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World J Exp Med. May 20, 2022; 12(3): 44-52
Published online May 20, 2022. doi: 10.5493/wjem.v12.i3.44
Use of hydroxychloroquine and azithromycin combination to treat the COVID-19 infection
Jyoti Bajpai, Akshyaya Pradhan, Ajay Kumar Verma, Surya Kant
Jyoti Bajpai, Ajay Kumar Verma, Department of Respiratory Medicine, King George's Medical University, Lukcnow, Lucknow 226003, Uttar Pradesh, India
Akshyaya Pradhan, Department of Cardiology, King George's Medical University, Lukcnow, Lucknow 226003, Uttar Pradesh, India
Surya Kant, Department of Respiratory Medicine, King George Medical University, Lucknow 226003, Uttar Pradesh, India
Author contributions: Bajpai J and Verma AK conceptualized the article design; Bajpai J, Pradhan A, and Verma AK searched the literature; Bajpai J and Pradhan A drafted the manuscript; A critical revision was done by Kant S, Verma AK, Pradhan A, and Bajpai J.
Conflict-of-interest statement: The authors declare that they have no conflict of interest.
Open-Access: This article is an open-access article that was selected by an in-house editor and fully peer-reviewed by external reviewers. It is distributed in accordance with the Creative Commons Attribution NonCommercial (CC BY-NC 4.0) license, which permits others to distribute, remix, adapt, build upon this work non-commercially, and license their derivative works on different terms, provided the original work is properly cited and the use is non-commercial. See:
Corresponding author: Surya Kant, FCCP, Professor, Department of Respiratory Medicine, King George Medical University, Lucknow 226003, Uttar Pradesh, India.
Received: November 21, 2021
Peer-review started: November 21, 2021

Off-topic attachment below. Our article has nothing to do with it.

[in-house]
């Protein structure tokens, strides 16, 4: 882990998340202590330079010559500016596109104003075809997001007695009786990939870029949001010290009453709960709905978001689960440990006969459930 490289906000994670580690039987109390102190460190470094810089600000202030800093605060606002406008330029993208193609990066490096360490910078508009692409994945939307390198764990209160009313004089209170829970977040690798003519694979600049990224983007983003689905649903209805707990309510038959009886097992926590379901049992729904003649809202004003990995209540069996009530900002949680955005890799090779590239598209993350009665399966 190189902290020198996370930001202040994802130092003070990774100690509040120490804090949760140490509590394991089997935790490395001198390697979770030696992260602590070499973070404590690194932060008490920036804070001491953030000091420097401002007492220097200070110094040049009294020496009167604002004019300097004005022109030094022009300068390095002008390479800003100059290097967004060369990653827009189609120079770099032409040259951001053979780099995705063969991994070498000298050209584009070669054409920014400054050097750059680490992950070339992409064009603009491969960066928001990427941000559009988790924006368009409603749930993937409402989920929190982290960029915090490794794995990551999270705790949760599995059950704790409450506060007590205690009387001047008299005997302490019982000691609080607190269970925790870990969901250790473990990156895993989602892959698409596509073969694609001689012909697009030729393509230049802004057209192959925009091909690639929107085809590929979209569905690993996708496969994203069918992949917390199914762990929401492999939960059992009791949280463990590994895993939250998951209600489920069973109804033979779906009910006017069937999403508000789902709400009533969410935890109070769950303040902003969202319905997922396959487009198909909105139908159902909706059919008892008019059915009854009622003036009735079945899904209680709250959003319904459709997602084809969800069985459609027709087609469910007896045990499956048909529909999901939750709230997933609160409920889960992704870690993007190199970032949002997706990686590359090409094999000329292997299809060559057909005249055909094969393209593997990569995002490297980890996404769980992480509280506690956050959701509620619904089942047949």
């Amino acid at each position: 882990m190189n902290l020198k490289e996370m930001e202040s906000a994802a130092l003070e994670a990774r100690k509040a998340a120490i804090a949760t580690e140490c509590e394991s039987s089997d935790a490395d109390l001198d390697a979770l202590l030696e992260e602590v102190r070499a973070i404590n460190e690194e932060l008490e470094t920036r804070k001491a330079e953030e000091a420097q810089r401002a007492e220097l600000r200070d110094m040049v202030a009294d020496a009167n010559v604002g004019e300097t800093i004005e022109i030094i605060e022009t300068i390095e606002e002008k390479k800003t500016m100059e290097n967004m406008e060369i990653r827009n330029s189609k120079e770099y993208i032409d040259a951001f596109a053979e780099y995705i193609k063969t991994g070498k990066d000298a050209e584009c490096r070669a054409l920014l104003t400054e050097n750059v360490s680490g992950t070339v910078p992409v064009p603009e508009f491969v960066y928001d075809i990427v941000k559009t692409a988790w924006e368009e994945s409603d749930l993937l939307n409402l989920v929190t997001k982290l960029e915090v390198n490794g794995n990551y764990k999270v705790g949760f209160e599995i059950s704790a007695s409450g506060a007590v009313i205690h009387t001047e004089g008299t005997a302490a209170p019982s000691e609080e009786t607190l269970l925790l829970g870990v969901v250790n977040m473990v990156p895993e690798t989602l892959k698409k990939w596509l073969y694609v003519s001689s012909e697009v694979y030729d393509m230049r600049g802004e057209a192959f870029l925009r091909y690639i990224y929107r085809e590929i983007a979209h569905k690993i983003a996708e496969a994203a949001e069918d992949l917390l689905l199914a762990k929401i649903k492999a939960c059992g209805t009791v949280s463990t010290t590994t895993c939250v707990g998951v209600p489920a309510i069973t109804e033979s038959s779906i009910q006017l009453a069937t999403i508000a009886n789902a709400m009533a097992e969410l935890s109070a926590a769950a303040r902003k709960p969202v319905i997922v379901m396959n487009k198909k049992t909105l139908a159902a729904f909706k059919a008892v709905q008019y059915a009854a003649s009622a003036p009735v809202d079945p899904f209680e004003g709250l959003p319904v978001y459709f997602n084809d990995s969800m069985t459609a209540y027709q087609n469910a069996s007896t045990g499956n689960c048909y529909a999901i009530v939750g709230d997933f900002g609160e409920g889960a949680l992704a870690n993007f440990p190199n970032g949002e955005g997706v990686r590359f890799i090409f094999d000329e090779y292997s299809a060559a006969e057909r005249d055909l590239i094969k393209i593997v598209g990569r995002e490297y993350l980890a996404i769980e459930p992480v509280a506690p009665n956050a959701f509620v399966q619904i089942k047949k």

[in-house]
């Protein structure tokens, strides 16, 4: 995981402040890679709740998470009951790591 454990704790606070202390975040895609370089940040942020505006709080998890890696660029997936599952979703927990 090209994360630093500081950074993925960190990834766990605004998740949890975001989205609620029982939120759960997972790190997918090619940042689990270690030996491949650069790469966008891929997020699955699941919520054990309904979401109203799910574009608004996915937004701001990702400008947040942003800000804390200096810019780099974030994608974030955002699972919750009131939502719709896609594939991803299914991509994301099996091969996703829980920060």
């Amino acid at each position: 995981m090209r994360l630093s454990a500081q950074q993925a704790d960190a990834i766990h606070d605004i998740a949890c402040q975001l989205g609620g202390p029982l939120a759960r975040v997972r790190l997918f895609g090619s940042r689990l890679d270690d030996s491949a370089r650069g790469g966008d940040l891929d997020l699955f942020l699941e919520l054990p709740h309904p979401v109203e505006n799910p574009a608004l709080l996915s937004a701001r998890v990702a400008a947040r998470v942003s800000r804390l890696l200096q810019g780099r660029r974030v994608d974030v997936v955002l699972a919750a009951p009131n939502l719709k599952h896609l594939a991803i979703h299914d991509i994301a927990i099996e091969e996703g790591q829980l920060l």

First decision: January 12, 2022
Revised: January 24, 2022
Accepted: April 21, 2022
Article in press: April 21, 2022
Published online: May 20, 2022

Coronavirus disease 2019 (COVID-19) infection is unequivocally the worst crisis in recent decades, which is caused by a severe acute respiratory virus 2. Currently, there is no effective therapy for the COVID-19 infection. Different countries have different guidelines for treating COVID-19 in the absence of an approved therapy for COVID-19. Therefore, there is an imminent need to identify effective treatments, and several clinical trials have been conducted worldwide. Both hydroxychloroquine [HCQS], chloroquine, and azithromycin (AZ) have been widely used for management based on in vitro studies favoring antiviral effects against the COVID-19 virus. However, there is evidence both in favor and against the use of hydroxychloroquine and azithromycin (HCQS+AZ) combination therapy to manage the COVID-19 infection. The combination of hydroxychloroquine and azithromycin was significantly associated with increased adverse events. However, the inference of these findings was from observational studies. Therefore, large randomized trials are imperative to show the future path for the use of HCQS+AZ combination therapy. However, owing to the ban on HCQS use in COVID-19, this may no longer be essential. This review is on the pharmacology, trials, regimens, and side effects of hydroxychloroquine and azithromycin combination therapy.

Keywords: Hydroxychloroquine, Azithromycin, Antiviral effects, QT interval, Randomized controlled trial

Core Tip: The coronavirus disease 2019 (COVID-19) pandemic has raged across the globe imposing a huge burden on the health systems. In absence of definitive treatment or vaccines, many drugs with antiviral properties were repurposed for use against COVID-19 infection. Based on the results of preliminary success in observational studies, Hydroxychloroquine (HCQS) and azithromycin were used extensively in the initial part of pandemic in he management of COVID-19 pandemic. Subsequently, reports of QT prolongation emerged with HCQS and its combination therapy with azithromycin. Later on HCQS was discontinued by major guidelines including World Health Organization. The review traces the emergence and downfall of the combination therapy in management of COVID-19.